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The art of making a sale; CHRISTOPHER PROUDLOVE.

MY OLD dad used to swear by his copy of Pears' Cyclopaedia. Whenever I asked him a question he couldn't answer, he'd direct me to the little scarlet-bound book and assure me it was among its pages that I'd find what I was looking for. He was often right. With its "Twenty-two Complete Works of Reference in one Handy Volume of nearly 1,000 Pages" - it has everything from an atlas to a dictionary of wireless - what wasn't in there wasn't worth knowing. It remains on my bookshelf, despite Google.

More importantly, though, the Pears volume introduced me to my first artwork: Bubbles, the painting by the founder of the Pre-Raphaelite Brotherhood, Sir John Everett Millais. With the subtle addition of a bar of the transparent soap, the portrait became one of the most instantly recognisable advertising symbols ever devised.

When he painted what was originally titled "A Child's World", Millais was being serious. Using his curly golden-haired five-year-old grandson William Milbourne James as his model, the artist was emulating the life-is-short transient symbolism of the Dutch old masters.

Bubbles burst in an instant. On the left of the seated boy is a broken plant pot, emblematic of death, in contrast to the strong, green young plant growing to the right. Such symbolism was appreciated by art lovers when the painting went on show for the first time in 1886, but was probably lost on the masses encouraged by it to add a particular brand of soap to the weekly shopping list.

Millais, one of Britain's most popular and wealthy artists, was not best pleased either, but having sold the copyright of the image when he agreed it could be reproduced in the Illustrated London News, who then sold it to Pears, his hands were tied. The art world was not impressed either. Millais was forced to defend his actions, while the debate about the ethics of using art as advertising raged in the letters column of The Times even after Millais' death.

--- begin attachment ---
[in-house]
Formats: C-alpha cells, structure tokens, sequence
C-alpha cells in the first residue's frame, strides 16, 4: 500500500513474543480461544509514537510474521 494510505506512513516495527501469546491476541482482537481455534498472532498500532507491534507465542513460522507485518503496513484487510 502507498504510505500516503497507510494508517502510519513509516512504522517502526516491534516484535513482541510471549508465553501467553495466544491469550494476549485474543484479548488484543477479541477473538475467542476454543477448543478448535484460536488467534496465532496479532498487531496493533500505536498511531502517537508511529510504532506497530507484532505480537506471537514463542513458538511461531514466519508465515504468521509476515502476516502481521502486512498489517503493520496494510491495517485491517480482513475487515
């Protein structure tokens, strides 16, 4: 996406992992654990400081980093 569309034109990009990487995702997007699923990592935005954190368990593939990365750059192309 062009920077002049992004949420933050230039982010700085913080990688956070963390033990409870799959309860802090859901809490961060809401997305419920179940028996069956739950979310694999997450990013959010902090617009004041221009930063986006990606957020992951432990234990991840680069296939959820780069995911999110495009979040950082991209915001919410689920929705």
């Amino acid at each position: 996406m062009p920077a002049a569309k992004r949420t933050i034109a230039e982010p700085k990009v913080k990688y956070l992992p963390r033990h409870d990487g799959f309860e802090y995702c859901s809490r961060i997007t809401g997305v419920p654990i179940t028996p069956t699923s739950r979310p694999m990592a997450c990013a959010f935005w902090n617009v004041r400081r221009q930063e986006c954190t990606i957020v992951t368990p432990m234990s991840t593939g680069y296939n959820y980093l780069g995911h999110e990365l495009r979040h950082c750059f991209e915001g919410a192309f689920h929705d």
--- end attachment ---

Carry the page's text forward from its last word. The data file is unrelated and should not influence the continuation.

For Pears, however, it was a triumph. Bubbles became the first in a long run of similar adverts and business boomed. This was just as well, as the business founded in London in 1789 by Andrew Pears, a barber from Cornwall, and his grandson Francis, who joined the firm in 1835, was previously in danger of stagnating.

The turning point was a new factory in Middlesex, run by Francis's son Andrew, and a new partner, Thomas J. Barratt (1842-1914), who had married Francis's eldest daughter. Entrepreneurial, aggressive and resourceful, Barratt revolutionised the business.

Some say he was the father of modern advertising, which might be the case. He was certainly a brilliant ideas man. In one masterstroke he purchased 250,000 French 10 centime coins and had "Pears" stamped on each one, which were then put into circulation in the UK, each worth a penny.

Massive publicity followed, until Parliament was forced to pass a law making foreign currency illegal.

Celebrity endorsements were another of his innovations, among them a glowing testimony from actress Lillie Langtry, with her famous ivory complexion, plastered across billboards and newspaper and magazine adverts. In another, he purchased the entire front page of the New York Times to promote the testimonial of leading U.S. religious leader Henry Ward Beecher, who was persuaded to say that cleanliness using Pears was next to Godliness.